With its multiple universities, extensive commercial sector, and fast-growing population, the city of San Salvador has become an important axis of cultural production for the Salvadoran nation. As the country’s capital city, it houses many notable institutions, including the National Archive, The Museum of Art, and the National Theater, in addition to several historic churches. Included in these important institutions is MUNA, the Museo Nacional de Antropología.
Founded in 1883, MUNA was a product of cooperation between Salvadoran president Rafael Zaldívar and David J. Guzmán, a politician and scholar. Today the full name of the museum is the David J. Guzman National Museum of Anthropology in honor of his contributions to natural and archaeological knowledge in the country.
Located in the heart of downtown San Salvador, this museum offers the nation’s most comprehensive exhibition of Salvadoran history. With five exhibit halls, space for temporary displays and artists’ showcases, MUNA serves as a pillar of El Salvador’s effort towards cultural preservation.
The current temporary exhibit explores the legacy of the last significant eruption of the San Salvador Volcano a hundred years ago, in 1917. Seismic activity and its effects on all aspects of daily life is an important reoccurring theme in the historical narrative that this museum presents.
As visitors enter, they encounter a large, striking mural on the interior courtyard wall. Its vibrant colors and graphic scenery illustrate the significant historical impression that this small country has made. Painted by Antonio Barilla and completed in 2011, the work illustrates the story of the nation. Over centuries, struggles for power among different social, cultural, and ethnic groups have manifested in cycles of conquest, internal conflict, and war. In this sense, Barilla’s mural represents the history of this country as a story about people who have turned a legacy of suffering into one of perseverance and triumph. In that same sense, the mural also provides a thematic map to enhance the museum visitor’s examination of the artifacts that make up that history.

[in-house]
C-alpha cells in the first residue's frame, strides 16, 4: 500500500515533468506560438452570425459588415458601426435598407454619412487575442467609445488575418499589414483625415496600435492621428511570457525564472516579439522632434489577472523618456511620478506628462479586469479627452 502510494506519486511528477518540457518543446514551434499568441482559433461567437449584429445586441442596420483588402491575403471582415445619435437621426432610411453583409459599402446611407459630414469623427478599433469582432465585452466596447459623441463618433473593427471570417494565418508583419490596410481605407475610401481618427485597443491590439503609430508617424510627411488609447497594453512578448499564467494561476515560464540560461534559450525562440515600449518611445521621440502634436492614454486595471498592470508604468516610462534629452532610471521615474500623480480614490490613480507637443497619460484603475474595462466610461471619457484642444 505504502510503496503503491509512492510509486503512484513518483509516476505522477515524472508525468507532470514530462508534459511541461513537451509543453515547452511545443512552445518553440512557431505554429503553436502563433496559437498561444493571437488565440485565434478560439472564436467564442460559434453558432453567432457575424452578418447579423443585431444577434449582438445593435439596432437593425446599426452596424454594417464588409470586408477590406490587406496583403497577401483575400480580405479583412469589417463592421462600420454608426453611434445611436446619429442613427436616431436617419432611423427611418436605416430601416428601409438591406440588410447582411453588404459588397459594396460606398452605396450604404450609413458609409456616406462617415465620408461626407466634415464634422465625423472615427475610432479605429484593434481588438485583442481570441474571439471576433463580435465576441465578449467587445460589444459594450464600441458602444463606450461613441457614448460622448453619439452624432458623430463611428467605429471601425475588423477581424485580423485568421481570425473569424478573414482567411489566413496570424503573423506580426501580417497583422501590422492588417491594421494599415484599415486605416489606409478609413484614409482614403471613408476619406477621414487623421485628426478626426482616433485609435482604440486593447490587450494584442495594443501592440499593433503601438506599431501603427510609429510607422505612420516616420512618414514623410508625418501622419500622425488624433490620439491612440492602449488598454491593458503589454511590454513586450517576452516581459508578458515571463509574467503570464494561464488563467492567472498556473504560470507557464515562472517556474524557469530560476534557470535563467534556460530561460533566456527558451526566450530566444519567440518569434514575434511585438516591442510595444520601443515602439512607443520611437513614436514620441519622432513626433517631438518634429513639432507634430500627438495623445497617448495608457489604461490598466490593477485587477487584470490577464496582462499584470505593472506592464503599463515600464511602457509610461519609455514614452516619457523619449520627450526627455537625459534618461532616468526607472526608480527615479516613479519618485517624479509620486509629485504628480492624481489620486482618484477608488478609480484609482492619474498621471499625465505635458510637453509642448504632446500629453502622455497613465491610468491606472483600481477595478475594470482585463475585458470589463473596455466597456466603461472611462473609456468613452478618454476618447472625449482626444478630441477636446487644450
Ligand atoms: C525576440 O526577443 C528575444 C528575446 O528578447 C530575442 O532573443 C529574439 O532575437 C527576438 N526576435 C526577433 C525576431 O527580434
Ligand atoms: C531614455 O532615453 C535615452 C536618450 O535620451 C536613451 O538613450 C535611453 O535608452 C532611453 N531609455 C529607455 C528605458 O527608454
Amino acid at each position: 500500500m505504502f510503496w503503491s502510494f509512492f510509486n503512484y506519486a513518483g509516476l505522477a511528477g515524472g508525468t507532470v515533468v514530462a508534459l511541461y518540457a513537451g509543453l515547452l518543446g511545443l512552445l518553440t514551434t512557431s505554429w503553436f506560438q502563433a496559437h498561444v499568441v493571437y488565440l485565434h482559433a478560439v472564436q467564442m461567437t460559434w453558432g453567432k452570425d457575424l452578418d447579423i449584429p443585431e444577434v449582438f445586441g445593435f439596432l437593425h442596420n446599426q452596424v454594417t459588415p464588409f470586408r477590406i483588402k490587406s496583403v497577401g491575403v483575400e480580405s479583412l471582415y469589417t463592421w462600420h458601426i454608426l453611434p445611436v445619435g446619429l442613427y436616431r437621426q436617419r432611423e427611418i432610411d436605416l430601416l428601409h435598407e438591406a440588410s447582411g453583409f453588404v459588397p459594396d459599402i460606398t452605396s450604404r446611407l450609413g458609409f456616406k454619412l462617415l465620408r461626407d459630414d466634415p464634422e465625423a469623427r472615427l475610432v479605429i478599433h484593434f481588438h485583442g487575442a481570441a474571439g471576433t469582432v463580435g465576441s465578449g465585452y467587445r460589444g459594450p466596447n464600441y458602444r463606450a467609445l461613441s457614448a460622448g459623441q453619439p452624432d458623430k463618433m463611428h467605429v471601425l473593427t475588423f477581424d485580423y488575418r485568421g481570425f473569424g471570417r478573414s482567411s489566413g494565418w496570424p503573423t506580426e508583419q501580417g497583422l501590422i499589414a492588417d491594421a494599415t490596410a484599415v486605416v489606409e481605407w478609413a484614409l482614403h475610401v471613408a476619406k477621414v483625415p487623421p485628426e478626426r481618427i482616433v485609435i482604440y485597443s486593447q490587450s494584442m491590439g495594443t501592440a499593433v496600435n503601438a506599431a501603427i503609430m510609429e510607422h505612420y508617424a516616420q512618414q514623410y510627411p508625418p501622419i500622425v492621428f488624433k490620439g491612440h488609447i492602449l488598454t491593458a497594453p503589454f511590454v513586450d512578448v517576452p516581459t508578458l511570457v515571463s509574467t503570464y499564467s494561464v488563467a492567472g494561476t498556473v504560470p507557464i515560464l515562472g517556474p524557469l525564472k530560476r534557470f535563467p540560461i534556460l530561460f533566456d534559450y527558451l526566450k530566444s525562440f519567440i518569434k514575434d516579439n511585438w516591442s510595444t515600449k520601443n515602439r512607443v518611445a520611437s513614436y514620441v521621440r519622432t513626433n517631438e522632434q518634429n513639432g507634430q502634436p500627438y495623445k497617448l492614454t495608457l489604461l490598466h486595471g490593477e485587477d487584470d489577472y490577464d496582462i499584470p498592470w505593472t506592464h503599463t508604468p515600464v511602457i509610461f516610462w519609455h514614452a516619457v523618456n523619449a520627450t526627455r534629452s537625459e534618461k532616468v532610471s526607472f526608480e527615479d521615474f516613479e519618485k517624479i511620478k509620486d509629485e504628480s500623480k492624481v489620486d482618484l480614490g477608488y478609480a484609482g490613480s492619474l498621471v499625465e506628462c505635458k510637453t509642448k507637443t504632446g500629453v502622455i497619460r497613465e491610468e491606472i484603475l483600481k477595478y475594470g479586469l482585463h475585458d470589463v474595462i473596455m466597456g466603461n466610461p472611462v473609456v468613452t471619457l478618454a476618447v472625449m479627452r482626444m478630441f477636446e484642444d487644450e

The quantity of exhibits in this museum is impressive, ranging from early-Mayan ceramics to modern-day markers of Catholic culture. Three of its more prominent specialties are the agricultural foundations of El Salvador’s early civilizations, the ongoing role of ritual worship in community life, and the consequences of living in a highly volcanic region.
For the student, this institution offers a wide range of historical, biological, and anthropological information about the interesting dynamics between the past, present, and future in this Central American country. In addition to the artifact displays, MUNA is home to a specialized library. Its collections comprise a variety of primary and secondary works pertaining to the political, economic, social, and cultural history of the nation. These resources are available to local and international researchers.
For the tourist, the historian, or the curious visitor, MUNA allows for a Salvadoran excursion to the past, starting from the earliest days of inhabitance and ending in the contemporary reality of twenty-first century life.
For more information about this museum and its collections, visit: http://www.cultura.gob.sv/museo-nacional-de-antropologia-dr-david-j-guzman/
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